Michael Jordan Endorses Measure Y Campaign

Hot Topic Reset: Originally published on May 4, 2012.

While a dozen city leaders including Marty Blum, Steve Cushman, Dan Secord, and Grant House gathered on the steps of City Hall on Wednesday to promote a yes vote on Measure Y in the June 5 election, yet another mailer hit Santa Barbara mailboxes.

The latest mailing includes a letter from Michael Jordan (current member of the Planning Commission, but not identifying himself as such, only as a former Chair of the Creeks Advisory Committee, yet using the phrase, “This is a unique opportunity that I believe has benefits from both a planning point of view and a clean water perspective.”). A second letter is on NOAA letterhead from its Santa Rosa office. Also included is a color brochure from this well-funded group. All three pieces now include prominent recycled symbols when none previously did, as reported on Santa Barbara View.


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45 Responses to Michael Jordan Endorses Measure Y Campaign

  1. John Vasi May 4, 2012 at 7:35 am #

    The advertising campaign for Measure Y has had a negative effect on me. From what I have read and seen about this project, I’m going to vote for it despite the bad taste I have from the ad campaign. If the mailings just explained that this is a development project for housing, and that a side benefit would be a first-class, environmentally-sound restoration of a deteriorating creekbed, I would have no trouble voting for it. I realize that some people believe that housing in that location is a bad decision, but I accept that it can be built without dire consequences.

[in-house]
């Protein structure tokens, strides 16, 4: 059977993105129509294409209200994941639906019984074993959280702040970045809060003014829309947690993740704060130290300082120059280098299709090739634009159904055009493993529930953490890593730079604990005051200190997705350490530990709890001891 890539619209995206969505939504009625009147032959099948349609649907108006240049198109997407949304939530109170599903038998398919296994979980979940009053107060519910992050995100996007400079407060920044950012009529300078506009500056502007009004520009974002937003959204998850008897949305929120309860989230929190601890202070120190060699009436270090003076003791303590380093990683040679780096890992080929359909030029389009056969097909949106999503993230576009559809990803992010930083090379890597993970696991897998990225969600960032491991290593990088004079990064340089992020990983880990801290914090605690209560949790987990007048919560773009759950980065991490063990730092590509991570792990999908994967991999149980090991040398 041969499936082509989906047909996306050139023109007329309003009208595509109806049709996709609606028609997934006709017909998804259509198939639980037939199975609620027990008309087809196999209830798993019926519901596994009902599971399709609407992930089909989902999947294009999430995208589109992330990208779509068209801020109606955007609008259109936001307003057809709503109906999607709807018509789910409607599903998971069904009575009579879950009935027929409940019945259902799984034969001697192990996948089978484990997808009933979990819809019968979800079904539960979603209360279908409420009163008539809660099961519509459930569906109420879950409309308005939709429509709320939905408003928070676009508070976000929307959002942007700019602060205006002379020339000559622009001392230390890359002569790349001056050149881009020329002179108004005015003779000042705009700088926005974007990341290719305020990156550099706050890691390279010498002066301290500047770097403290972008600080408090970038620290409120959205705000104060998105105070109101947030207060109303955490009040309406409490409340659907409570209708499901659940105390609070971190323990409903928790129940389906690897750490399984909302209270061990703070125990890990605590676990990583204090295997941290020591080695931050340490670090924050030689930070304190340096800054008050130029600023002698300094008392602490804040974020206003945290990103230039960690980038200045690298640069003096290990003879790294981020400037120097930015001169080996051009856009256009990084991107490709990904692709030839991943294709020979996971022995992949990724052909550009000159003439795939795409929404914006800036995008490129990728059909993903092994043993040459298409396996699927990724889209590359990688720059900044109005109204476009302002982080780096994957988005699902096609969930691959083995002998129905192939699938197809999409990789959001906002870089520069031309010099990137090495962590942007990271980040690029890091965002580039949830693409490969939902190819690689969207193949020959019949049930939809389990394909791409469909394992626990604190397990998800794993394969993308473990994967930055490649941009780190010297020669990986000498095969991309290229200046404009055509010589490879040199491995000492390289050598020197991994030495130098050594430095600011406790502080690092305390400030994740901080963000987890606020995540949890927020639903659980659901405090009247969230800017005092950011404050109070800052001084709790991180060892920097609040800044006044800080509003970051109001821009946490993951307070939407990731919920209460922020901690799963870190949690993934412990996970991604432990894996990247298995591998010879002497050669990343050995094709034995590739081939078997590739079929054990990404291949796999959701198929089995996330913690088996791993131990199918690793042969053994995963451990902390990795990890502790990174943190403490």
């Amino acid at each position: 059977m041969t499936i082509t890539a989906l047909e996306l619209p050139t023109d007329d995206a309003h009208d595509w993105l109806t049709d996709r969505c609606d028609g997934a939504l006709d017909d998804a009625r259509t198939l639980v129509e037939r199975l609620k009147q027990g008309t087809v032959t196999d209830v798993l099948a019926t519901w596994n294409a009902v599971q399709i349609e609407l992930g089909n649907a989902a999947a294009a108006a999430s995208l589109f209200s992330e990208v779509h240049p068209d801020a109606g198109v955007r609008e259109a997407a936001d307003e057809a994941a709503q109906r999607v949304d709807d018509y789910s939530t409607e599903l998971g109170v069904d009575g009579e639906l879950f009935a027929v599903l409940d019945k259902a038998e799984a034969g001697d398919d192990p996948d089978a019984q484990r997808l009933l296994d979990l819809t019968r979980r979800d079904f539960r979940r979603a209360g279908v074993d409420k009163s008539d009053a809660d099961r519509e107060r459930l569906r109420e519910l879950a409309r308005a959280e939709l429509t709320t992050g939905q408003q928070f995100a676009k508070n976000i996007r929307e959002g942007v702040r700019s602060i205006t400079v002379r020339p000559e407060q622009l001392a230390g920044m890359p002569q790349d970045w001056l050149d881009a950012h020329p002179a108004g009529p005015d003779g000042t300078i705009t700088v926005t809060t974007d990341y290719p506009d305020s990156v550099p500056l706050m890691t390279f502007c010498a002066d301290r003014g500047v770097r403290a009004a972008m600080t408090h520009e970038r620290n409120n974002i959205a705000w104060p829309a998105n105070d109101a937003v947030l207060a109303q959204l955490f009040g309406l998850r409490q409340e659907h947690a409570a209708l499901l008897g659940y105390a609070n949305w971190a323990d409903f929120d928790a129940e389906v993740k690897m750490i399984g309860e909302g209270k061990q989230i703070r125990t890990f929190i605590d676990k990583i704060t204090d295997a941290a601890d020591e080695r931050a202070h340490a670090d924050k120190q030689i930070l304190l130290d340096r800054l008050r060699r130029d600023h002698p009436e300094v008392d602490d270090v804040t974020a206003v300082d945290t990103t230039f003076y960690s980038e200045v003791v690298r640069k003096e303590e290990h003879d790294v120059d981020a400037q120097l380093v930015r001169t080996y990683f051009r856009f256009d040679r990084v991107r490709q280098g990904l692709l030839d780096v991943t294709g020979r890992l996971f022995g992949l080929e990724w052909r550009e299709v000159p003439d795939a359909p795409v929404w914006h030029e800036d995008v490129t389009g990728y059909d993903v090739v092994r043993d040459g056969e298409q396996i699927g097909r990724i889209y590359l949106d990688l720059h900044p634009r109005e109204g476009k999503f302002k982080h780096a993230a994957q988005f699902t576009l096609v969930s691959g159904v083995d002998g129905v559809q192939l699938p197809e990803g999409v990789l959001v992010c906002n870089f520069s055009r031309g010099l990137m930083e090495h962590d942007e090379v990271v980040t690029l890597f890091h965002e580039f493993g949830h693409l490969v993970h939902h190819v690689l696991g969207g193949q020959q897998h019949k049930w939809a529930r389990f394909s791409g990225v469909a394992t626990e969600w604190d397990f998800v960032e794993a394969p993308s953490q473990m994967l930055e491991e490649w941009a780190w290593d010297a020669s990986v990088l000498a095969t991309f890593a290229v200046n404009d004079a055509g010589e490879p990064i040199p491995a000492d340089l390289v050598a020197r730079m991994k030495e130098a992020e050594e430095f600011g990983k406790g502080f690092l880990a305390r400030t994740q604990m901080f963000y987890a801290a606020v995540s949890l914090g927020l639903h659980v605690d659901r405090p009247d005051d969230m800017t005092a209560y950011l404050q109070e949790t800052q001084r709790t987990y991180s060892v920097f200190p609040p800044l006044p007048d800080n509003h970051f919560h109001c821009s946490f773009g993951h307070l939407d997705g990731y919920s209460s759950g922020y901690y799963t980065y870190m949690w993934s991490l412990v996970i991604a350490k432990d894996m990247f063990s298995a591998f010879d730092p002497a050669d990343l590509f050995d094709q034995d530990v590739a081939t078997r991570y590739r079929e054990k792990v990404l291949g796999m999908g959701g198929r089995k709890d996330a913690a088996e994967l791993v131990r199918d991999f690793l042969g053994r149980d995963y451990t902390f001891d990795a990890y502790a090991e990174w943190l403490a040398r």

The creekbed restoration in a minor component of this housing project. Most of the literature avoids mention of the reason for the project–the housing. Give credit to the intelligence of the voters. Trying to influence a vote by hiding the facts and only mentioning the trendy, but small, aspect of this housing development shows how little respect the Measure Y team has for the electorate.

    Its a close call, but I’m voting for it. It would have been a much easier call for me if the advertising campaign were honest and straightforward.

    • el_smurfo May 4, 2012 at 8:20 am #

      Agree John, but the deception was enough to tip me into the No camp. There are few things I hate more than government getting into people personal and property rights, but one of those things is being deceived and this campaign is about as close to photoshopped champaign flutes as they come.

  2. HomeSweetHome May 4, 2012 at 7:53 am #

    Measure Y campaign literature has been intentionally deceptive. Agree, reason enough to vote this down until this developer can sell the real deal on its strengths; not sneak it through by stealth. The cast of characters supporting this Measure is too strange and have betrayed us in the past for too long to get my vote. Come clean is all I can say. This smells of something rotten.